Increasingly, there are drives to raise awareness among pregnant women to report reduced foetal movements. In my experience though no one really made this seem serious or urgent in any way and I all the health professionals I asked were vague as to what this meant. Reduced foetal movement can be an indicator of a baby who is struggling – this wasn’t the case for Lenny he was a consistent wriggler. Knowing about late losses would have done nothing to save Lenny – he died due to a freak cord accident at the end of labour something which could not have been predicted or prevented. I am also not suggesting that I would have felt at all comforted by this knowledge after Lenny died – but perhaps may have felt like we weren’t the only ones in the world this had happened to.

The lack of awareness means there is limited funding for research. According to Professor Alex Heazell, himself a bereaved father and who heads up the Tommy’s research centre and Rainbow clinic in Manchester states there are only around 3000 published papers on stillbirth globally. As someone who works on systematic reviews I can say this is a shockingly tiny number! Like mind-blowingly small. Obstetrics is without a doubt a Cinderella area of medical research. Professor Heazell is leading research into the role of the placenta for babies who die in the womb – the placenta is an organ we know surprisingly little about comparative to other organs in the body.  

It isn’t just funding that hinders research in this area. There is no consistency in reporting of stillbirths globally, meaning there is poor quality data to even begin to understand the incidence of and potential risk factors for babies who die in the womb. Often paperwork is completed before the post-mortem results are received and so the cause of death can be incomplete or inaccurate. Put simply – we don’t have an accurate picture of the numbers of babies who die in the womb, why this happens and how to prevent it. If similar numbers of 3 year-olds were dying without any clear cause there would be a public outcry and calls for urgent research. This is why so many bereaved parents do some form of activism to improve this situation.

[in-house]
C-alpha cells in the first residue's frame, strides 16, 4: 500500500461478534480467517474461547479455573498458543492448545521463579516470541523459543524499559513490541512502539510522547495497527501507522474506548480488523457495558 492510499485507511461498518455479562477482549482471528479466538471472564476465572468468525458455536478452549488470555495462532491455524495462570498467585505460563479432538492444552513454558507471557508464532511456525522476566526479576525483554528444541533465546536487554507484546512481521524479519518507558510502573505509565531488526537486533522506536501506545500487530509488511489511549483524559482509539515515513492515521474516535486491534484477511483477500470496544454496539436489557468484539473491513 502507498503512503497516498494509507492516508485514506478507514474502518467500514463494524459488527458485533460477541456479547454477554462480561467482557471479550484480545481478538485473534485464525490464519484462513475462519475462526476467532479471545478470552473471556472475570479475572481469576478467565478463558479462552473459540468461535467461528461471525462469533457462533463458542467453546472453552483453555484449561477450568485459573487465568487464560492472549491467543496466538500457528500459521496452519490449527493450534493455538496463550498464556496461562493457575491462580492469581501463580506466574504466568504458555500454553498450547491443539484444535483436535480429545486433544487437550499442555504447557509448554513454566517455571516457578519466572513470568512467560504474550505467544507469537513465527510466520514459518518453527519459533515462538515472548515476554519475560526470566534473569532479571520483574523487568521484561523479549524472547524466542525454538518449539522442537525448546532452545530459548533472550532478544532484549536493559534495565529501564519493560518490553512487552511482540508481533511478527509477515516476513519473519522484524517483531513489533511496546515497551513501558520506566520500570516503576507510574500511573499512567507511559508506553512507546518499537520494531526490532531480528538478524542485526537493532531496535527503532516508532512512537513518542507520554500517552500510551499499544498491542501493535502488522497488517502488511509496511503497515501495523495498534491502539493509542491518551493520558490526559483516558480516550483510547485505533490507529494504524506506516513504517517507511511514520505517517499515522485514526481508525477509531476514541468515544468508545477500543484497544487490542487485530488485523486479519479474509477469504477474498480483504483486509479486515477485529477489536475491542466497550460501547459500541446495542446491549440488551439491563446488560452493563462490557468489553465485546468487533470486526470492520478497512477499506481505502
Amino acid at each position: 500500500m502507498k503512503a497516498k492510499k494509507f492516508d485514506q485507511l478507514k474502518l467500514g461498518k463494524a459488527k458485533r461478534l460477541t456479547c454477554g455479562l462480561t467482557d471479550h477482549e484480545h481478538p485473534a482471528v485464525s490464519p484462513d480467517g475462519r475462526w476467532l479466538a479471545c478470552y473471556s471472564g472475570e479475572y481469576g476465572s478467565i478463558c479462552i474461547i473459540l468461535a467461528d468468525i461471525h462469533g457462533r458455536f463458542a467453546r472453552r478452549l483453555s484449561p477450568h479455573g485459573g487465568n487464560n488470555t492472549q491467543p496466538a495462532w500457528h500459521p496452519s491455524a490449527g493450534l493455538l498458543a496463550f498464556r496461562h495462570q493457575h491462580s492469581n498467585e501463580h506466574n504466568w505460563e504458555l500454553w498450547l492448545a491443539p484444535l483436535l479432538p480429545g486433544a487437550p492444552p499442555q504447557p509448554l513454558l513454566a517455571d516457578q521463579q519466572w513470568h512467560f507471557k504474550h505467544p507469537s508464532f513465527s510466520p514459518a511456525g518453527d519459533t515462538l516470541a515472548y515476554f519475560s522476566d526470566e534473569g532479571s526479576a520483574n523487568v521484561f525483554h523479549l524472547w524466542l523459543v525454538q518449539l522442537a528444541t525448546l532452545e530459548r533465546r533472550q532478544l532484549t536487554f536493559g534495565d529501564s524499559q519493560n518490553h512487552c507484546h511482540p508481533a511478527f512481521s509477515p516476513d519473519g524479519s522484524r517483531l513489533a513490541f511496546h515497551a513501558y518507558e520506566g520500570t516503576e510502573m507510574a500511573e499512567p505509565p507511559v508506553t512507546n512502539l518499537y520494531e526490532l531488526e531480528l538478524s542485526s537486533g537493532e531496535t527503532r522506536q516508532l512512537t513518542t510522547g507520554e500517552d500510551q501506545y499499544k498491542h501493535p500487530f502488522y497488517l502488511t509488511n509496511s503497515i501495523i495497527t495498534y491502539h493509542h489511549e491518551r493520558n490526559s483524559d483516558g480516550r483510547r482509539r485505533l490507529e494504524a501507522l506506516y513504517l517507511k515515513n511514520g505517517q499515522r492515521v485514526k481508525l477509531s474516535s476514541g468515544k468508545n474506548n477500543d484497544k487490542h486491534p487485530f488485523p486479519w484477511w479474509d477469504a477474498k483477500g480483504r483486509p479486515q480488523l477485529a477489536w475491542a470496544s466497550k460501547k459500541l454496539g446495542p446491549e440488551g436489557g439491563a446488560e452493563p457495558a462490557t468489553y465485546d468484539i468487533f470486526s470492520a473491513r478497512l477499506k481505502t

I refer to ‘babies dying’ or ‘babies dying in the womb,’ because Lenny died just as he entered the world and I don’t believe that ‘stillbirth’ or ‘intrapartum stillbirth’ is an accurate portrayal. I think about Lenny’s death as my new (much much better) GP described – Lenny was born and then Lenny died. I am not sure what other loss parents would think but I feel that ‘stillbirth,’ is an outdated phrase and possibly part of the problem. It is a sanitised phrase because ‘born still’ is more palatable than ‘born dead.’ Maybe it’s the Yorkshire lass in me – but who are we protecting here? Not the parents, the worst has happened to them and if anything this phrase belittles and invalidates their experience. It also sounds like something which is from the past and like my old GP said ‘just doesn’t happen in the Western world,’ so we can forget about it. I also didn’t lose Lenny, I lose my keys (far far too often because I’m like my dad) but I wouldn’t lose my baby. He died. As far as language is concerned it is probably a personal choice and we should take cues from those who have experienced it to describe their situation their way – I am no expert on this topic – this is just my opinion.

Lenny's Legacy